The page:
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Album Of The Week

No Laughing Matter: Temps’ Party Gator Purgatory
Alastair Shuttleworth , May 18th, 2023 08:34

Comedian James Acaster’s new hip-hop project drafts 40 performers into a highly inventive, maximalist debut album. Listeners who drop their guard will be richly rewarded, finds Alastair Shuttleworth

Credit: Willow Shields

If Party Gator Purgatory isn’t the weirdest hip-hop album of the year-so-far, it can at least lay strong claim to having the weirdest premise. In February 2020, comedian James Acaster began developing a mockumentary about leaving stand-up for an ill-advised music career. The pilot saw him recording loops on his childhood drum kit, then-untouched for twelve years, accompanied by a Wilson The Volleyball-esque muse: a cuddly alligator toy he won at a funfair as a child, emblazoned with ‘Party Gator’. When the March lockdowns derailed this project, Acaster invited 40 international hip-hop and avant-garde musicians he’d met through his recent book Perfect Sound Whatever to record over these loops. Adopting the production alias Temps, and an alligator costume modelled after the since-lost ‘Party Gator’, Acaster began collaging these recordings into hip-hop tracks.

The idea of this all foregrounding a credible album might hoist anyone’s eyebrows to levels matching Acaster’s signature ‘punchline face’. Really? The man who gave us the ‘ready-to-eat apricots’ joke? Not only is Party Gator Purgatory a genuinely excellent record though, Acaster’s bizarre approach has produced something genuinely one-of-a-kind: free-wheeling through jazz, glitch-pop and experimental hip-hop. Listeners who can curb their cynicism will be rewarded with a technicolour, maximalist, hugely inventive album.

In each song on Party Gator Purgatory, Acaster collages features from several members of his eclectic, 40-strong ensemble: each of whom gets free-reign over their part. This causes each track to violently jerk between different rhythms, palettes and moods. ‘Kept’ cuts from NNAMDÏ’s pitch-shifted a capella vocals to a maelstrom of percussion led by Gaston Bandimic’s frenetic rapping. These shifts continue between Xenia Rubinos’ disorientating layered vocals, Quelle Chris’ dextrous rapping and a discordant turn recalling Pink Floyd’s ‘Bike’. This gives Party Gator Purgatory a writhing character, complimented by its touches of free jazz: from the wild saxophone closing ‘At(moves)’ to bb tombo’s synth solos.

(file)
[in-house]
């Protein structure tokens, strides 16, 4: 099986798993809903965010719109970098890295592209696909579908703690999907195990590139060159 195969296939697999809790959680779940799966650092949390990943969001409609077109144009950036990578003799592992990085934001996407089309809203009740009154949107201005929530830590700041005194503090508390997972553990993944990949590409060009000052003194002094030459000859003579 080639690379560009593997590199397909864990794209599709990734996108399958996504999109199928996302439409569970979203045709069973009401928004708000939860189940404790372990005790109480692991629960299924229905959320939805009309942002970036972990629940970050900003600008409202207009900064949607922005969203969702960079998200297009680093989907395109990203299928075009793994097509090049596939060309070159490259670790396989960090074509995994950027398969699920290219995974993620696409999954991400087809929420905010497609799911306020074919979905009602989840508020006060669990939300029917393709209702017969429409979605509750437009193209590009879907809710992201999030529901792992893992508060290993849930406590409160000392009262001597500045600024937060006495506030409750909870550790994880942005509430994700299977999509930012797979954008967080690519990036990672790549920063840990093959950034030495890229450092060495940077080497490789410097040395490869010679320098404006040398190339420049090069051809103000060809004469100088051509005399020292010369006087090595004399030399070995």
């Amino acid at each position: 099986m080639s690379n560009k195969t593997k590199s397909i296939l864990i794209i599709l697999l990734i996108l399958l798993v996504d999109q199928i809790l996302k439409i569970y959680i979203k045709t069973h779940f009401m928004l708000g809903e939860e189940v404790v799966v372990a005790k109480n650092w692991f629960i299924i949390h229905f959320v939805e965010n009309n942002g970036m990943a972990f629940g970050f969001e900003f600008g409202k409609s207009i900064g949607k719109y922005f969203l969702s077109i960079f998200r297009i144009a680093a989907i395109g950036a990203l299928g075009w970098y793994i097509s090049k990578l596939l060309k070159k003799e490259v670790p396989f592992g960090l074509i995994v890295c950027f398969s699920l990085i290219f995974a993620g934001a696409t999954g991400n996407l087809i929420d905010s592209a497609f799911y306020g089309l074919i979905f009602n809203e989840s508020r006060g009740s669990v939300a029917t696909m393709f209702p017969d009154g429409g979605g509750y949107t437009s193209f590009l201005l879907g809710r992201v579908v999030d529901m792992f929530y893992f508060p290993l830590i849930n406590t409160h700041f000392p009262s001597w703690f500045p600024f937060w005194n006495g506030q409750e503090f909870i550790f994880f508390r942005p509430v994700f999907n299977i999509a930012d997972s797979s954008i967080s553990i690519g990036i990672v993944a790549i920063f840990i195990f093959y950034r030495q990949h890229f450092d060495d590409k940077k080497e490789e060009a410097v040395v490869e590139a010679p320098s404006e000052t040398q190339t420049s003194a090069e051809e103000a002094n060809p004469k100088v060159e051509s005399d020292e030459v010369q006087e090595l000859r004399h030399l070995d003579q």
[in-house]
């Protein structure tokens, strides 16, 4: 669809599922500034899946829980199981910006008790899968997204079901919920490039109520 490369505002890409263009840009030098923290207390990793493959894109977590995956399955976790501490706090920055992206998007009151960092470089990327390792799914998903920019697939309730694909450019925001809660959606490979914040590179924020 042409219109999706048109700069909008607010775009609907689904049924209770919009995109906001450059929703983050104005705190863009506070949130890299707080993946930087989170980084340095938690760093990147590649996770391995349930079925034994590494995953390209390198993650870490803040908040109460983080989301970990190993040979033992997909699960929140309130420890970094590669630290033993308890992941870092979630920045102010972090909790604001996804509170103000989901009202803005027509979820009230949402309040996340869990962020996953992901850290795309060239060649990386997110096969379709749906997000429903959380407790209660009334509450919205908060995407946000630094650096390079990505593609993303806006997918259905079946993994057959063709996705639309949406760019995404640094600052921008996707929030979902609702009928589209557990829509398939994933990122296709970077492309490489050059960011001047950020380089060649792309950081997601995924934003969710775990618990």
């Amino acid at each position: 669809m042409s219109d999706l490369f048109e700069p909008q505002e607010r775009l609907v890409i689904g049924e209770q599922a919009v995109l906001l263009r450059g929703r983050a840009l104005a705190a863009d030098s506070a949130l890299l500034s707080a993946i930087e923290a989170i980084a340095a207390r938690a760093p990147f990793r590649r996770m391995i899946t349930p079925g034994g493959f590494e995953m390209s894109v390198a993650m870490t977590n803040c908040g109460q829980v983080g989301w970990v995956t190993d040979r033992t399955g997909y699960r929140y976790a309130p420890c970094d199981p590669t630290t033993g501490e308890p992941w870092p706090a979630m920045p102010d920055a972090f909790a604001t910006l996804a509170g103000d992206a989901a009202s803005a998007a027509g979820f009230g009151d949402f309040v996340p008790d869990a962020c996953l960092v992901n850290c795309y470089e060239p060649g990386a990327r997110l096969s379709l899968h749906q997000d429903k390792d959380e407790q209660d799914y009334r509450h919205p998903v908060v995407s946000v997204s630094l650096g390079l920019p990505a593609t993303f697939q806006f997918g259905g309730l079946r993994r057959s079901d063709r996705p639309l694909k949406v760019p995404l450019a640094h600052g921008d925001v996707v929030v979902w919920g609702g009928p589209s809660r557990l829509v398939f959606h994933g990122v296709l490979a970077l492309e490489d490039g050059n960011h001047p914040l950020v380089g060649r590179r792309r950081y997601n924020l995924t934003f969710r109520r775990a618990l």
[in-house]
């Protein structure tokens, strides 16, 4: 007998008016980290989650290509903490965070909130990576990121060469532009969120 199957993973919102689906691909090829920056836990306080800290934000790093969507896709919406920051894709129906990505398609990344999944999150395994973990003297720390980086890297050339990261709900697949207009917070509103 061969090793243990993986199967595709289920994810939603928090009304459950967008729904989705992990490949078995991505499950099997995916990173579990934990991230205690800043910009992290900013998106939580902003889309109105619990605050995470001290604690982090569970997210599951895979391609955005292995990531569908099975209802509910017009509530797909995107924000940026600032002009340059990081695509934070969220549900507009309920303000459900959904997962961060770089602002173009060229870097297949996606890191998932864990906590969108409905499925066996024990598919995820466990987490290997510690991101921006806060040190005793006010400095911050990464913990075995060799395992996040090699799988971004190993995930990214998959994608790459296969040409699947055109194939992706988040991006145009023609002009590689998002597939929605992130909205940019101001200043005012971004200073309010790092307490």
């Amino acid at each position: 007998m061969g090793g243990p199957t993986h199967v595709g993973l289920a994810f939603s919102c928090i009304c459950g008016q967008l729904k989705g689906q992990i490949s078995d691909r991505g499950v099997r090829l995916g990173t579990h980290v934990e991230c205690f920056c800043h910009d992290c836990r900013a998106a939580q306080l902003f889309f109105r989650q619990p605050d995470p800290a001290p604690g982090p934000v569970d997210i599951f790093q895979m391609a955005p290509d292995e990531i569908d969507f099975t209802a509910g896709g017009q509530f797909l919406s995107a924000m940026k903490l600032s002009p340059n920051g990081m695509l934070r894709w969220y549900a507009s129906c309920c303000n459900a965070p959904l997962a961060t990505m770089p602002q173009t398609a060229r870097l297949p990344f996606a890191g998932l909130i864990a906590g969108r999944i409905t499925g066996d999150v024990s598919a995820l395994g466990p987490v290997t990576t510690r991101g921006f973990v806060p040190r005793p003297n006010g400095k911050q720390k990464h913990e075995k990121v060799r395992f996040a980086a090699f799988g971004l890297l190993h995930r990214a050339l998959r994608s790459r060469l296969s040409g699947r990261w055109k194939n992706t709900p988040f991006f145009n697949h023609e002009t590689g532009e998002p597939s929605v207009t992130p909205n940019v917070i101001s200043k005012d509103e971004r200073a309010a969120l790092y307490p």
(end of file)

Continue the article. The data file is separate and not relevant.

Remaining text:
The extraordinary variety of the album’s vocalists is one of its great joys. The title-track places Babar Luck’s dry, springy verses in sharp contrast with Law Holt’s ethereal alt-pop hooks. While rapper Quelle Chris appears on seven of the album’s ten tracks, Party Gator Purgatory is full of glittering one-off features: highlights include Wheelchair Sports Camp’s brooding verse on ‘At(moves)’.

There are unexpectedly moving moments of shared sentiment between different vocalists, particularly around narratives of mental health and vulnerability. Quelle Chris’ claim in ‘At(moves)’, “I just need a safe place to store my mind” chimes with the exhausted, uneasy tone of Yoni Wolf’s feature in ‘Slowreturn’: “I’m just one guy / Each day I try / If sometimes I’m fried / I don’t try.”

Above all else though, Party Gator Purgatory is a tremendous amount of fun. Acaster’s production and curation contributes to a sprightly, playful character throughout, and it’s full of absurd humour. ‘Partygatorresurrection’ closes with a string of non-sequiturs from rapper and comedian Open Mike Eagle: “I’m rolling up like a Metroid ball! / I like to dance like I’m eight feet tall!… My new OS is installed!”

So how does the ‘Party Gator’, referenced in the album’s title and artwork, factor into things? Featured in Acaster’s aborted pilot, subsequently lost, and finally replaced with a full-sized alligator suit worn in Temps’ music videos, it illustrates how the collapse of one artistic project has given birth to another.

This arc is referenced in the titles of ‘PartygatorR.I.P.’, ‘Partygatorpurgatory’ and ‘Partygatorresurrection’. However, aside from Denmark Vessey’s extended riff on alter-egos in ‘PartygatorR.I.P’, these tracks do little to advance this narrative lyrically. Acaster has notably not featured the same vocalists across these pieces: the only element they share is the sprawling, video game OST-inspired synth arrangements of bb tombo. This disjointedness, even when a coherent arc appears to be at play, underscores Acaster’s prioritising of his artists’ differing voices.

Acaster’s own presence in the album is felt most clearly through his initial contributions: the drum loops by himself and jazz drummer Seb Rochford from the aborted mockumentary. These are often heard in isolation, bridging the album’s shifts in tempo and rhythm: from the dramatic fill into the outro of ‘At(moves)’ to the central pattern in ‘Ificouldjust’. While the album explores a range of textures, the drums are generally heard with the same lo-fi, dusty production, expressing a stable, authorial voice. For fans of Acaster’s comedy, however, this album’s frenetic silliness may prove easy to compare to his stand-up sets: full of mischievous course-changes, peacocking cleverness and flashes of vulnerability.

The closer of Stewart Lee’s 2009 stand-up special If You Prefer A Milder Comedian, Please Ask For One saw him perform a slow, sentimental rendition of Steve Earle’s ‘Galway Girl’: the joke being that the audience would find this more uncomfortable than his most off-colour material. Given Acaster’s Lee-esque penchant for template-breaking meta-jokes, his earnest shift into music may lead to similar incredulity or suspicion: this was, after all, going to form the basis for a whole mockumentary. If listeners can drop their guard, they will likely find Party Gator Purgatory a deeply original, exciting album – more than worth taking seriously.